How does Atticus respond when Bob Ewell spits at him and why in To Kill a Mockingbird?

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hilahmarca's profile pic

Posted on (Answer #1)

It is important to note that along with the spit came a death threat, a barrage of insults, and an invitation to fight.  Atticus, however, refuses to step down to Bob Ewell's level.  He simply wipes the spit out of his eyes and stands there enduring Ewell's insults.  When Ewell realizes he failed to lure Atticus into a fight, he says, "too proud to fight..." to which Atticus responds, "No, too old."

The only comment Atticus oringally has about the altercation is, "I wish Bob Ewell wouldn't chew tobacco."  However, later the kids press him about the incident further because they fear for his life and what their life would be like without him.  He explains that Bob Ewell is not a danger.  He says Ewell meant it at the time when he said he would get Atticus, but he was just expressing his anger because Atticus had taken away the last bit of credibility the man had and, therefore, he had to have a comeback of some kind.  Atticus also said he was happy to let Ewell vent his anger on him if it would spare Mayella Ewell another beating.

mlsldy3's profile pic

Posted on (Answer #2)

When Bob Ewell spits in the face of Atticus in To Kill a Mockingbird, we see the kind of man Atticus is. He is spit on and ugly accusations are thrown at him. Bob Ewell even threatens him, but Atticus doesn't react the way Bob, or most people for that matter, would react. Atticus calmly wipes his face and leaves. Jem and Scout, however, are afraid for their father. They take the threats seriously.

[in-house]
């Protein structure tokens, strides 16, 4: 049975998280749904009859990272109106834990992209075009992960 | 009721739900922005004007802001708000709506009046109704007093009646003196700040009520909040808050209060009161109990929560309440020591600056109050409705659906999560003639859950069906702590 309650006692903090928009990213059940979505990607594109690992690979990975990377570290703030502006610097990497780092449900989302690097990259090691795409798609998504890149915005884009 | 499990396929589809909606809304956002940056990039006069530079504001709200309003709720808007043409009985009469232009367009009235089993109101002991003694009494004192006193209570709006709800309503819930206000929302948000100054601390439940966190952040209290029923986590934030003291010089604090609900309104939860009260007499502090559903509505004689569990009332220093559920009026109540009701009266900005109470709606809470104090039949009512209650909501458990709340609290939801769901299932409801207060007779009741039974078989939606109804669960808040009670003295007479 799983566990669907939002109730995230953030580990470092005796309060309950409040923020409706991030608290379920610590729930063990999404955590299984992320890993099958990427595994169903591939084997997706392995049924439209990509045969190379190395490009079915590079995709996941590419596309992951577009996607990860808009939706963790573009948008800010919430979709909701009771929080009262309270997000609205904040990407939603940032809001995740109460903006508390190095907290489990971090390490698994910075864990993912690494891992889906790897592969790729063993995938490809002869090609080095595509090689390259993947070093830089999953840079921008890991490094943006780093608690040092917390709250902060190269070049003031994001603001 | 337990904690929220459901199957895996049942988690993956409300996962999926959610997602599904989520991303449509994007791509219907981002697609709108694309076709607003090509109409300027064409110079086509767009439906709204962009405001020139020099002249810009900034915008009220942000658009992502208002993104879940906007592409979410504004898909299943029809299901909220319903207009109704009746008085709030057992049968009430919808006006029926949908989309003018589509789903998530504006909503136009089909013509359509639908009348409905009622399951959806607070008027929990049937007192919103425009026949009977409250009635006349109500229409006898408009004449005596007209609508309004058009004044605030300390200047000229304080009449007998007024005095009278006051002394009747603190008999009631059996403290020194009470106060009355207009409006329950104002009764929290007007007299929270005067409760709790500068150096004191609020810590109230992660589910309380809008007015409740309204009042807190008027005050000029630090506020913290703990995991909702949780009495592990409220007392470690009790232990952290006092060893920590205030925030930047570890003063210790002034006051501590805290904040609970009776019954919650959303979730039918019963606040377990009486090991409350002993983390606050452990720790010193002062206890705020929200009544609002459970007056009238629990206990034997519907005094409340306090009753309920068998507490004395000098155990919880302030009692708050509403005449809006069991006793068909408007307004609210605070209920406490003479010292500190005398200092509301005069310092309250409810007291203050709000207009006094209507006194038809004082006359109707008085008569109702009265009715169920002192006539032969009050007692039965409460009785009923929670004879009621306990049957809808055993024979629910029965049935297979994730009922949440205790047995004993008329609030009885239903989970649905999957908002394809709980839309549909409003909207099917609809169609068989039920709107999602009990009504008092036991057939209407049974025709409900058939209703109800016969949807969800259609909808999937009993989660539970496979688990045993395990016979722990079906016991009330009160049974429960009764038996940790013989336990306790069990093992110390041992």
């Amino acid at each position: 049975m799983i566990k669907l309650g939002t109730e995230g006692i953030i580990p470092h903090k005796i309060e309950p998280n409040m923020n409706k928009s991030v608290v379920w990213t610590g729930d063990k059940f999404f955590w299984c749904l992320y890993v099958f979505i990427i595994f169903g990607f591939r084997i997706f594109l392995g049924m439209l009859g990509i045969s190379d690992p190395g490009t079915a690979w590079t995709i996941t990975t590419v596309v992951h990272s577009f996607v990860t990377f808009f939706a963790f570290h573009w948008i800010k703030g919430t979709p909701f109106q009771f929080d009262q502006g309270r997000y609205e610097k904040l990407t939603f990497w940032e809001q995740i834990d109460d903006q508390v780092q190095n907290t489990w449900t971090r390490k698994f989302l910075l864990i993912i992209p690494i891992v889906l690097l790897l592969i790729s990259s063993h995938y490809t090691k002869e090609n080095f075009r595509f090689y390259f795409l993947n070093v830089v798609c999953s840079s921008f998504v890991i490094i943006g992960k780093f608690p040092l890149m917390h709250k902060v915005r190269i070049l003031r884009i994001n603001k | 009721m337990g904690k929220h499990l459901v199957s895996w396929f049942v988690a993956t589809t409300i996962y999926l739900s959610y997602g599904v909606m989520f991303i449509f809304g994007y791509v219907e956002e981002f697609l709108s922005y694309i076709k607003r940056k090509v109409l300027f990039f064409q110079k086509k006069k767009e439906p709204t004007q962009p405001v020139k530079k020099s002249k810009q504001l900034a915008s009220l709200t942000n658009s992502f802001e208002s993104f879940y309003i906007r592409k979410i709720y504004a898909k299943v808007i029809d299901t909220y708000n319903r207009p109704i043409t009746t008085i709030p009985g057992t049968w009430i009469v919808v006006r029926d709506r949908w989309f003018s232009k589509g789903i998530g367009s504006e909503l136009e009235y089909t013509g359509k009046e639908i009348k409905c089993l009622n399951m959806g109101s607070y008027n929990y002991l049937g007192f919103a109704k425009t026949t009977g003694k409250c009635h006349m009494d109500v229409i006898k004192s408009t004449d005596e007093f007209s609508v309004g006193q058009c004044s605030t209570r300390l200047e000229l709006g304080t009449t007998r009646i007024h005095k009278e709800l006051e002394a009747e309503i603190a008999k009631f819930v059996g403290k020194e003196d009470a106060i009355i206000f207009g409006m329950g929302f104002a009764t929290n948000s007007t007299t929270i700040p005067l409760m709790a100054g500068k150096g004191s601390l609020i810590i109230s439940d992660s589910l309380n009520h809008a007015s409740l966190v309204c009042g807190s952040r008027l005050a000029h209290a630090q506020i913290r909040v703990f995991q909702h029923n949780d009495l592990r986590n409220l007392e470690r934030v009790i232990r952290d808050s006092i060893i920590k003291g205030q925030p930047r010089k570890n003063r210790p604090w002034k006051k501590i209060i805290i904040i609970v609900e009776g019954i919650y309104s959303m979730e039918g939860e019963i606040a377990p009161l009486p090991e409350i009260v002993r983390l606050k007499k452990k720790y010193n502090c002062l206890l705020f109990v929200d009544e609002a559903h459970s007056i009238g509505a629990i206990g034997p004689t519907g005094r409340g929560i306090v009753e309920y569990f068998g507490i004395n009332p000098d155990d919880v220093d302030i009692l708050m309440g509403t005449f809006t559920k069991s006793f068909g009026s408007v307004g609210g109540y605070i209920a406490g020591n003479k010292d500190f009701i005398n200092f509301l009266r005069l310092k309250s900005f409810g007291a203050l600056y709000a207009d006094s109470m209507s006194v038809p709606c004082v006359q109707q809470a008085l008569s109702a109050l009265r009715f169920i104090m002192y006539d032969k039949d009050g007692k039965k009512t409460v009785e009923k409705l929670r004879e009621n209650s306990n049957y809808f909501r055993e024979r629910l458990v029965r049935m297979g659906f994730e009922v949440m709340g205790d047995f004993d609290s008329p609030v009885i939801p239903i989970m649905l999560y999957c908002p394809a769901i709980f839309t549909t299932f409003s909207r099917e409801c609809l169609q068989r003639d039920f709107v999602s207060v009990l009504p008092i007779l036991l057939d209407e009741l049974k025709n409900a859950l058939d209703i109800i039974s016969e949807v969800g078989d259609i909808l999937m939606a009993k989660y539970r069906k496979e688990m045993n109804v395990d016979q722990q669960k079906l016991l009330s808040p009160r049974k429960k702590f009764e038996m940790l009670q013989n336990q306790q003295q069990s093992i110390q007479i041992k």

Atticus tells the kids that he would rather take the brunt of Bob's anger, rather than have Mayella have to face another beating from her father. Atticus is always trying to think of other people, and teaches his children a valuable lesson. Atticus didn't realize just how serious the threats from Bob Ewell would turn out to be.

The one thing about Atticus that stands out is the fact that he tries to give everyone the benefit of the doubt. He tries to explain Bob's behavior with respect to all that he had been through and how Atticus had made him feel. The reality is that there is no excuse for Bob Ewell's reaction. There are some people that are just mean, and Bob is one of those people. Luckily for Atticus, Jem and Scout, they all have someone special watching out for them.


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